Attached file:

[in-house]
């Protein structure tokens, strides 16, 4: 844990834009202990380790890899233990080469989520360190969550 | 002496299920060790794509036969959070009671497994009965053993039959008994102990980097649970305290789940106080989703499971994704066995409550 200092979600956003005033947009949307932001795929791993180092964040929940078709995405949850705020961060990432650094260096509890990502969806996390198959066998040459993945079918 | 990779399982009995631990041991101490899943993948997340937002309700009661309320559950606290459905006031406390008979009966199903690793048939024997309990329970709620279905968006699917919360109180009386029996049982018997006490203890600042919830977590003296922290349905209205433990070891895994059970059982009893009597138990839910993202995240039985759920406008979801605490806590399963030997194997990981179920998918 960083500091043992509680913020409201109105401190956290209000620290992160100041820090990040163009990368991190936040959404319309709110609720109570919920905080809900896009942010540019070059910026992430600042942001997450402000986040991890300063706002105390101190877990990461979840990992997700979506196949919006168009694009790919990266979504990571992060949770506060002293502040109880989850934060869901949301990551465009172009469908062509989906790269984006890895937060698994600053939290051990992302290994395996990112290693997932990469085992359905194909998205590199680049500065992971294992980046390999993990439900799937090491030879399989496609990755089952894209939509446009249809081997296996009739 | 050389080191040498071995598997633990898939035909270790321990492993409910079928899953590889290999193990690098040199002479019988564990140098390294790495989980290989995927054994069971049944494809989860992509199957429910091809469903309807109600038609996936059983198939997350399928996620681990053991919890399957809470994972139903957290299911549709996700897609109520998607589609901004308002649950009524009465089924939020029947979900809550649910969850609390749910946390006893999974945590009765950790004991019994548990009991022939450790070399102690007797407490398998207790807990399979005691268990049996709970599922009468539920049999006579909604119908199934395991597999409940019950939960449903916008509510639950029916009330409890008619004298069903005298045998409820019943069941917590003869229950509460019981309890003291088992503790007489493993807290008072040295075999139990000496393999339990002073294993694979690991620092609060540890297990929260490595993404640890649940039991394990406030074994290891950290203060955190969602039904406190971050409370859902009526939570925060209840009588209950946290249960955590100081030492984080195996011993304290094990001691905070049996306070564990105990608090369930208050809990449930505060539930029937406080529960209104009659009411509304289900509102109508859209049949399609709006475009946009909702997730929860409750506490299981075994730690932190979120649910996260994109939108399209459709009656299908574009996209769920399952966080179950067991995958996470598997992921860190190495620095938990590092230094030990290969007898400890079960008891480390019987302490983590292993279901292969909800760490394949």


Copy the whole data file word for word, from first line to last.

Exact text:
[in-house]
């Protein structure tokens, strides 16, 4: 844990834009202990380790890899233990080469989520360190969550 | 002496299920060790794509036969959070009671497994009965053993039959008994102990980097649970305290789940106080989703499971994704066995409550 200092979600956003005033947009949307932001795929791993180092964040929940078709995405949850705020961060990432650094260096509890990502969806996390198959066998040459993945079918 | 990779399982009995631990041991101490899943993948997340937002309700009661309320559950606290459905006031406390008979009966199903690793048939024997309990329970709620279905968006699917919360109180009386029996049982018997006490203890600042919830977590003296922290349905209205433990070891895994059970059982009893009597138990839910993202995240039985759920406008979801605490806590399963030997194997990981179920998918 960083500091043992509680913020409201109105401190956290209000620290992160100041820090990040163009990368991190936040959404319309709110609720109570919920905080809900896009942010540019070059910026992430600042942001997450402000986040991890300063706002105390101190877990990461979840990992997700979506196949919006168009694009790919990266979504990571992060949770506060002293502040109880989850934060869901949301990551465009172009469908062509989906790269984006890895937060698994600053939290051990992302290994395996990112290693997932990469085992359905194909998205590199680049500065992971294992980046390999993990439900799937090491030879399989496609990755089952894209939509446009249809081997296996009739 | 050389080191040498071995598997633990898939035909270790321990492993409910079928899953590889290999193990690098040199002479019988564990140098390294790495989980290989995927054994069971049944494809989860992509199957429910091809469903309807109600038609996936059983198939997350399928996620681990053991919890399957809470994972139903957290299911549709996700897609109520998607589609901004308002649950009524009465089924939020029947979900809550649910969850609390749910946390006893999974945590009765950790004991019994548990009991022939450790070399102690007797407490398998207790807990399979005691268990049996709970599922009468539920049999006579909604119908199934395991597999409940019950939960449903916008509510639950029916009330409890008619004298069903005298045998409820019943069941917590003869229950509460019981309890003291088992503790007489493993807290008072040295075999139990000496393999339990002073294993694979690991620092609060540890297990929260490595993404640890649940039991394990406030074994290891950290203060955190969602039904406190971050409370859902009526939570925060209840009588209950946290249960955590100081030492984080195996011993304290094990001691905070049996306070564990105990608090369930208050809990449930505060539930029937406080529960209104009659009411509304289900509102109508859209049949399609709006475009946009909702997730929860409750506490299981075994730690932190979120649910996260994109939108399209459709009656299908574009996209769920399952966080179950067991995958996470598997992921860190190495620095938990590092230094030990290969007898400890079960008891480390019987302490983590292993279901292969909800760490394949």